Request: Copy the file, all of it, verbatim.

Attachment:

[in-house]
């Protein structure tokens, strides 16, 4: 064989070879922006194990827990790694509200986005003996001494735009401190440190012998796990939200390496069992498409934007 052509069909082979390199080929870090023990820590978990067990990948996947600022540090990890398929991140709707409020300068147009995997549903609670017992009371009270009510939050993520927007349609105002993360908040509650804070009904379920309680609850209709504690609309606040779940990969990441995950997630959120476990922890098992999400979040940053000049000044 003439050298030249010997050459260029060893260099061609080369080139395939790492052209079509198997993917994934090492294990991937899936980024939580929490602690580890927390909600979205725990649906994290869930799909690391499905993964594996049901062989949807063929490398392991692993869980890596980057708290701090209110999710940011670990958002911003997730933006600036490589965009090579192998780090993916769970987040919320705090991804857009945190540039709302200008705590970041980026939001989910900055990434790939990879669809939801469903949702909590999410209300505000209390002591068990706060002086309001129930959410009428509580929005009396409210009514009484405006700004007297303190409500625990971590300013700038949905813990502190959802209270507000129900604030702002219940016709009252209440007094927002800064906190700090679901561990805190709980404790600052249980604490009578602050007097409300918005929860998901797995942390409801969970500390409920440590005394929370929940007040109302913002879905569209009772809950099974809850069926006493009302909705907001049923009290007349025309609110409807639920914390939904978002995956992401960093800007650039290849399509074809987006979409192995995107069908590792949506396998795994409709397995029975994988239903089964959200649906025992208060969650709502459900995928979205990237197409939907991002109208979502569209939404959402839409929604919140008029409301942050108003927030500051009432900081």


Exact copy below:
[in-house]
């Protein structure tokens, strides 16, 4: 064989070879922006194990827990790694509200986005003996001494735009401190440190012998796990939200390496069992498409934007 052509069909082979390199080929870090023990820590978990067990990948996947600022540090990890398929991140709707409020300068147009995997549903609670017992009371009270009510939050993520927007349609105002993360908040509650804070009904379920309680609850209709504690609309606040779940990969990441995950997630959120476990922890098992999400979040940053000049000044 003439050298030249010997050459260029060893260099061609080369080139395939790492052209079509198997993917994934090492294990991937899936980024939580929490602690580890927390909600979205725990649906994290869930799909690391499905993964594996049901062989949807063929490398392991692993869980890596980057708290701090209110999710940011670990958002911003997730933006600036490589965009090579192998780090993916769970987040919320705090991804857009945190540039709302200008705590970041980026939001989910900055990434790939990879669809939801469903949702909590999410209300505000209390002591068990706060002086309001129930959410009428509580929005009396409210009514009484405006700004007297303190409500625990971590300013700038949905813990502190959802209270507000129900604030702002219940016709009252209440007094927002800064906190700090679901561990805190709980404790600052249980604490009578602050007097409300918005929860998901797995942390409801969970500390409920440590005394929370929940007040109302913002879905569209009772809950099974809850069926006493009302909705907001049923009290007349025309609110409807639920914390939904978002995956992401960093800007650039290849399509074809987006979409192995995107069908590792949506396998795994409709397995029975994988239903089964959200649906025992208060969650709502459900995928979205990237197409939907991002109208979502569209939404959402839409929604919140008029409301942050108003927030500051009432900081």